There’s something about Simone Castrovillari’s pictures that not only keeps you riveted to the moment, but also wonder about the story behind his photos. From form to face, his captures of athletes truly embody the energy and excitement of sports.

Simone Castrovillari taking a break at the stands

Whether it’s the Olympic Games or other sporting events, he snaps the heart of the action with uncanny precision. We had the valuable chance to speak with him for a few moments, on his journey, process, and a little bit about our own local legend and Canon brand ambassador, Joseph Schooling.

Good day Simone! Could you tell us a bit about how you got into photography?

Hello! For as long as I can remember, I’ve always had a camera in my hand. I think I started taking photos when I was four or five, with my father’s film camera. I always thought the photography process was something magical. I received my first camera, a Canon Prima Junior, as a gift when I turned 11. I’ve never stopped taking photos since then. Then, when I bought my EOS 350D, I really went crazy over digital photos!

EOS 7D Mark II | 1/2000s | f/4 | ISO 2000

You were shooting at the Rio Olympics when Singapore’s first Olympic champ Joseph Schooling won a gold medal – what was the atmosphere there like and how did you set out to capture that historic moment on camera?

The Olympic Games is amazing, no other sporting event can compare. And Rio de Janeiro is a city bustling with passion and enthusiasm. Picture the final night of the games – the aquatic stadium is packed to the brim and everyone is excited about one of the greatest swimming finals. Everyone was waiting for Michael Phelps to clinch the last gold medal of his career…but we all know how that went!

EOS-1D X Mark II | 1/2000s | f4 | ISO 4000

I was really concentrating on the activities until the end of the race… then I started to celebrate the win by Joseph Schooling! It was funny because people around me were asking, “Why are you celebrating? You are Italian, not Singaporean!”

EOS-1D X Mark II | 1/1600s | f4 | ISO 4000

Could you tell us a bit about what Joseph Schooling is like behind-the-scenes?

When I see Joseph out of the pool, his professionalism is impressive. His ability to stay focused despite all the attention from cameras and people around him never ceases to impress me. It’s clear that he is mature beyond his years.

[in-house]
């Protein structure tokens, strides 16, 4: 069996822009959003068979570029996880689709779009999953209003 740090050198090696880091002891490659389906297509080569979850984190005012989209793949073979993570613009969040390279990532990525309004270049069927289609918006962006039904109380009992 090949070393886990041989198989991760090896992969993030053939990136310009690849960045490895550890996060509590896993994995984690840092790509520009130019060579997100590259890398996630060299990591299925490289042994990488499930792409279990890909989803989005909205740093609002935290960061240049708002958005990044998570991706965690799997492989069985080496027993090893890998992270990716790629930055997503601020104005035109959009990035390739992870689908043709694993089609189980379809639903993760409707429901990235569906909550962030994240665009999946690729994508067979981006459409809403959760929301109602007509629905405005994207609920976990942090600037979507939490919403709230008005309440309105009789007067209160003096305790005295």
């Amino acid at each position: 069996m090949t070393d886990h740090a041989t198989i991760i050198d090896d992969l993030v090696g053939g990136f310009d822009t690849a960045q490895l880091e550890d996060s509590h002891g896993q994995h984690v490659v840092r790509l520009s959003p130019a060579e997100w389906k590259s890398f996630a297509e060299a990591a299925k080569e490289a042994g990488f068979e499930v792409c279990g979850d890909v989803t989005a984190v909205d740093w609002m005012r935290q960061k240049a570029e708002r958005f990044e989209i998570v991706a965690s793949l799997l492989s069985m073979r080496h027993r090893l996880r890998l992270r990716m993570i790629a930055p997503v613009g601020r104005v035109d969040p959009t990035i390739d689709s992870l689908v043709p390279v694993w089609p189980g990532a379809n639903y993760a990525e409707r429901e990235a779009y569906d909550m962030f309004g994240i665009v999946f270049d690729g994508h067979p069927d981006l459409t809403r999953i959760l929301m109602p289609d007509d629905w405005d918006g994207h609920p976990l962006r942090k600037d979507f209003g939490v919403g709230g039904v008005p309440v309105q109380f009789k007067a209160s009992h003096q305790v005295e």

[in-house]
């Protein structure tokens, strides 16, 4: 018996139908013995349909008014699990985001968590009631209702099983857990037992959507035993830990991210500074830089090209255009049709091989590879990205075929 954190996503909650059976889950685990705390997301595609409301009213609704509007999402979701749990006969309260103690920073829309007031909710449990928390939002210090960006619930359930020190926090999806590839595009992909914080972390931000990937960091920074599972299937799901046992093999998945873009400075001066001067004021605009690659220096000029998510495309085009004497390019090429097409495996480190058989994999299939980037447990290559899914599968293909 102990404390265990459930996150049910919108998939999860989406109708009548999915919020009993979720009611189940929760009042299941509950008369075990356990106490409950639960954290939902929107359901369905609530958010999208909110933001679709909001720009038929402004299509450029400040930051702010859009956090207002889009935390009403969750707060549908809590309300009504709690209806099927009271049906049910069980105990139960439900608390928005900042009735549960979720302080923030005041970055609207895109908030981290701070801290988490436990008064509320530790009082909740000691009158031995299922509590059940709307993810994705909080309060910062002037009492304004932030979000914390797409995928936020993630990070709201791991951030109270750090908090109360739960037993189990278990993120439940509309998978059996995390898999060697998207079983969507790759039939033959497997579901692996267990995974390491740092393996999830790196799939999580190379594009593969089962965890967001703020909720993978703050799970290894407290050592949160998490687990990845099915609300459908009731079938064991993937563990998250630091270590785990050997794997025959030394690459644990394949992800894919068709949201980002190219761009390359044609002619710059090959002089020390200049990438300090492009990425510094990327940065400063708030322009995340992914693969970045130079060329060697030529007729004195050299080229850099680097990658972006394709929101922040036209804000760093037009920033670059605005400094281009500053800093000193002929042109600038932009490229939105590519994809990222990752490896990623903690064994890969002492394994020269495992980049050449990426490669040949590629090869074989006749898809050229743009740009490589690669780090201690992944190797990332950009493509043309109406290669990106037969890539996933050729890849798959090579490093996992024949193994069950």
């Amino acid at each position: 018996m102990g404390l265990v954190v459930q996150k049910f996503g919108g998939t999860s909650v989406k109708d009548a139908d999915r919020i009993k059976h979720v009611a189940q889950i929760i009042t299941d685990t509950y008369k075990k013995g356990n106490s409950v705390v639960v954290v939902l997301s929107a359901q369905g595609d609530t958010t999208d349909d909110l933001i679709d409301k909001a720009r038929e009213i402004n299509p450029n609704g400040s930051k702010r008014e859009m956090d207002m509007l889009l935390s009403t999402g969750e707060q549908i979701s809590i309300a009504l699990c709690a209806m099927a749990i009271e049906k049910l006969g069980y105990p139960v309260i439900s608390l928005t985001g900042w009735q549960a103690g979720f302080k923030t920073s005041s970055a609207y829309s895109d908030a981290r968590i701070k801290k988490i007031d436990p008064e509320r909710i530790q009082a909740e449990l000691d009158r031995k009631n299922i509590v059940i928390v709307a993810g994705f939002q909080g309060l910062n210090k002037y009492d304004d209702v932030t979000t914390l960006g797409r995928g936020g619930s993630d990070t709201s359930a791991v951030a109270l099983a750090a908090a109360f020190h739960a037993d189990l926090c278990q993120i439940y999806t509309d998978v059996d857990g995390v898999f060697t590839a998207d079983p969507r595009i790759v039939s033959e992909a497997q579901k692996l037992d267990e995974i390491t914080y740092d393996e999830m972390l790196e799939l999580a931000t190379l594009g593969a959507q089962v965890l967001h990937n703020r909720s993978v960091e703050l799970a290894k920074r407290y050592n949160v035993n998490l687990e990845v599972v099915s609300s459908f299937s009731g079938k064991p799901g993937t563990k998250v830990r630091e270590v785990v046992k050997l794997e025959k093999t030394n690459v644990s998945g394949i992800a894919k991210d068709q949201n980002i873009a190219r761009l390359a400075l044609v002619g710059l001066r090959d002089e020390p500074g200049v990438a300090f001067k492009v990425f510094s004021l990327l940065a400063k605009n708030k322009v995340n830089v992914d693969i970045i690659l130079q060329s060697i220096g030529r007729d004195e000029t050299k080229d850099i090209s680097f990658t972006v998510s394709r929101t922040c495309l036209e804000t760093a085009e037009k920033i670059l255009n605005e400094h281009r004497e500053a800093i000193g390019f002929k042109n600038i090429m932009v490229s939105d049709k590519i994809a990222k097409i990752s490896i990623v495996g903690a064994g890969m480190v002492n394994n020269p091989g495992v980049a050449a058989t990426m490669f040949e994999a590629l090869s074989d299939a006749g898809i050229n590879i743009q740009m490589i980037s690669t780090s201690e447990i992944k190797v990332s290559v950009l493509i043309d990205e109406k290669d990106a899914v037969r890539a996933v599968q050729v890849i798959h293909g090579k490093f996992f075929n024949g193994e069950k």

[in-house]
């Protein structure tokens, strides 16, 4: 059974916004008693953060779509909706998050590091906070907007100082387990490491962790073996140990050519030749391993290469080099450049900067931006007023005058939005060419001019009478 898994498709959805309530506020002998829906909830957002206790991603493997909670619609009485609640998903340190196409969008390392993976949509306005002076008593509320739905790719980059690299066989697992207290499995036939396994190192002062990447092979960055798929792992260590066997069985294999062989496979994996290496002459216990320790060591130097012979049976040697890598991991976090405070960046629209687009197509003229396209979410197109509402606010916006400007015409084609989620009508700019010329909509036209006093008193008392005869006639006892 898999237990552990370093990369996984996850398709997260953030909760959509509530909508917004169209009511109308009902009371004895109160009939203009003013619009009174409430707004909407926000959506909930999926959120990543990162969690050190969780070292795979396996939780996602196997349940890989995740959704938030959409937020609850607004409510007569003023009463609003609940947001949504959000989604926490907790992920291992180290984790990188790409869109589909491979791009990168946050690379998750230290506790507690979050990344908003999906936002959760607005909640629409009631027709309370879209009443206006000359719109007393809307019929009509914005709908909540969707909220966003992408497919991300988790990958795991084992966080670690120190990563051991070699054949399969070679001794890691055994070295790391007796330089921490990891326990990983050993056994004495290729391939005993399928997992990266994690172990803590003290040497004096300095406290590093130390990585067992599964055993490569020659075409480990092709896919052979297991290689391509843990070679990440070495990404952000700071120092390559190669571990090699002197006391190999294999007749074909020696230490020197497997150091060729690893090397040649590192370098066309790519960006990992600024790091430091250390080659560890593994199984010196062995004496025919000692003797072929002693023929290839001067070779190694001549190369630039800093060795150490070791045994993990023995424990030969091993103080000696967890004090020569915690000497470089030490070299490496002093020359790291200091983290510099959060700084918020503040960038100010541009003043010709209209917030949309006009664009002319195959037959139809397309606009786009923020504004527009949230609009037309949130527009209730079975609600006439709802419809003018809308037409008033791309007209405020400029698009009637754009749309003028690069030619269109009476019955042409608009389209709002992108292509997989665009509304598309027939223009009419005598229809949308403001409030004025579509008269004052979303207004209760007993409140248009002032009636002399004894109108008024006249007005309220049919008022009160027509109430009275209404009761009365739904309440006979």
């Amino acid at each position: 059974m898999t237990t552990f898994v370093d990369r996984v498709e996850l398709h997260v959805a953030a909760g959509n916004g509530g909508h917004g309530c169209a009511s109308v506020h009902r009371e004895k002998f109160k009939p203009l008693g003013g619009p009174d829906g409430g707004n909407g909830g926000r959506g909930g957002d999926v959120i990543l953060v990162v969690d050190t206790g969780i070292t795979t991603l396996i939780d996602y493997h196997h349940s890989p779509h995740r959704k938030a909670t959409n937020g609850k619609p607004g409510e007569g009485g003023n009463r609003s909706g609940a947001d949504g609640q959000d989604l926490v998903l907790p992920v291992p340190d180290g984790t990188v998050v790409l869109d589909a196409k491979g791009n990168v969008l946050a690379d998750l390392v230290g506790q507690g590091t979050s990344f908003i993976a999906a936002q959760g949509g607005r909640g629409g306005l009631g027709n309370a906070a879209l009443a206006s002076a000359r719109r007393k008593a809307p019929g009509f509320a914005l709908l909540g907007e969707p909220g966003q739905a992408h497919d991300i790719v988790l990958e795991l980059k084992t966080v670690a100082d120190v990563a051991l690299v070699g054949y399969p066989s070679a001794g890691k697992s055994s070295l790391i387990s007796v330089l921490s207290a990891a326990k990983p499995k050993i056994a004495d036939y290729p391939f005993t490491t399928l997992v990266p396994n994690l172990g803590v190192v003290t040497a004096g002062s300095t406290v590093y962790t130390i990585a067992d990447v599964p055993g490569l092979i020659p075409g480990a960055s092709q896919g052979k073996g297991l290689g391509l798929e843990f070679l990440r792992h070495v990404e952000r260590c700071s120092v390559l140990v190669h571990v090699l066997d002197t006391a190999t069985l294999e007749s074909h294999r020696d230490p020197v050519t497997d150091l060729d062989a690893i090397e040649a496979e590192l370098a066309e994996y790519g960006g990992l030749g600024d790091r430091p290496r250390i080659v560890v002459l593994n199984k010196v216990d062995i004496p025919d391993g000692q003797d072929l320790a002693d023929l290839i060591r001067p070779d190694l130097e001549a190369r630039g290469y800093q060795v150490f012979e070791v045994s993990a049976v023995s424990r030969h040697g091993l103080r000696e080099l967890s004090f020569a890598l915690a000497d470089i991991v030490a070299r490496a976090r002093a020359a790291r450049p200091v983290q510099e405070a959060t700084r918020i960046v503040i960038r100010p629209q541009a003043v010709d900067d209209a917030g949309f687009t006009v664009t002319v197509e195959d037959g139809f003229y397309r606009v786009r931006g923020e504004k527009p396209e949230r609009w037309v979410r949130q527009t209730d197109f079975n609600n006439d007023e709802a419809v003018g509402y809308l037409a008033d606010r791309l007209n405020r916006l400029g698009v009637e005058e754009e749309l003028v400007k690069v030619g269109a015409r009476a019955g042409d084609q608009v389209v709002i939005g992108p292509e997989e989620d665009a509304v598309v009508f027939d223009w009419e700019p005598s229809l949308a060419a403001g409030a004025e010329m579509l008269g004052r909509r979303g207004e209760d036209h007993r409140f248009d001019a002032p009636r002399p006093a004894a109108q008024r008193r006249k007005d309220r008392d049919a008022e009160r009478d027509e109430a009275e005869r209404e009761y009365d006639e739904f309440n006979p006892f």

I think his strong character traits can also be attributed to great upbringing by his parents, May and Colin. This to me is one of the most difficult yet important things to achieve in this world.

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Another thing that I really appreciate about Joseph is the way he loves his team. I saw him celebrating the 4x100m freestyle relay bronze win with his teammates at the recent Asian Games 2018, and his immense joy shone through. This was great to witness and capture in photos.

EOS-1D X Mark II | 1/1600s | f4 | ISO 5000

How did you end up doing sports photography professionally? Were you always interested in sports?

I started taking photos of swimming at the World Championship Rome ‘09. I had just graduated with a degree in Audiovisual Communication from the Universities of Rome, Lisbon and Miami. Right before that, I was already working with photos, realising digital artworks and having many art exhibitions. In 2010, I started specialising in fashion photography.

EOS 5D Mark II | 1/400s | f5 | ISO 1600

I’ve always loved sports, but I prefer taking photos of certain sports, particularly aquatic sports.  I enjoy conveying the moments of emotions and celebrations through sports photography and I appreciate the human form in every sport, but I think my natural love of water, beaches, and lakes makes me especially interested in aquatic sports. I love it when human expression and natural elements come together in a perfect shot.

EOS-1D X Mark II | 1/2000s | f4 | ISO 4000

What is one misconception people have about sports photography?

A lot of people think it’s just the equipment that creates a good photo. They couldn’t be more wrong. Photos are created through our eyes, and by our brains. It’s very important to know the best way to take a sport – all of the movement, timing, gestures and rules. Just look at some of the older film sport photography – they were amazing without the equipment that most of the new-generation photographers now possess.

EOS-1D X Mark II | 1/2700s | f4 | ISO 4000

Could you share with us a little about the major differences between fashion photography and sports photography?

Fashion photography allows a lot more of my artistic nature to shine through as opposed to sports. It allows me to express my creativity more freely, and express my unique voice through my shots.

EOS 5D Mark II | 1/400s | f9 | ISO 100

You did some shots at the Special Olympics Italia, was it any different from shooting for the Olympics and if so, how?

I’ve been the official photographer of the Special Olympics Team Italy since 2016. The Special Olympics is a sports organisation for children and adults with intellectual disabilities. I started taking photos of them during the Winter World Championship in Austria, after Olympics Rio 2016, because I wanted to capture this meaningful sport which really changes people’s lives and makes them better.

EOS 5D Mark II | 1/2700s | f5.6 | ISO 500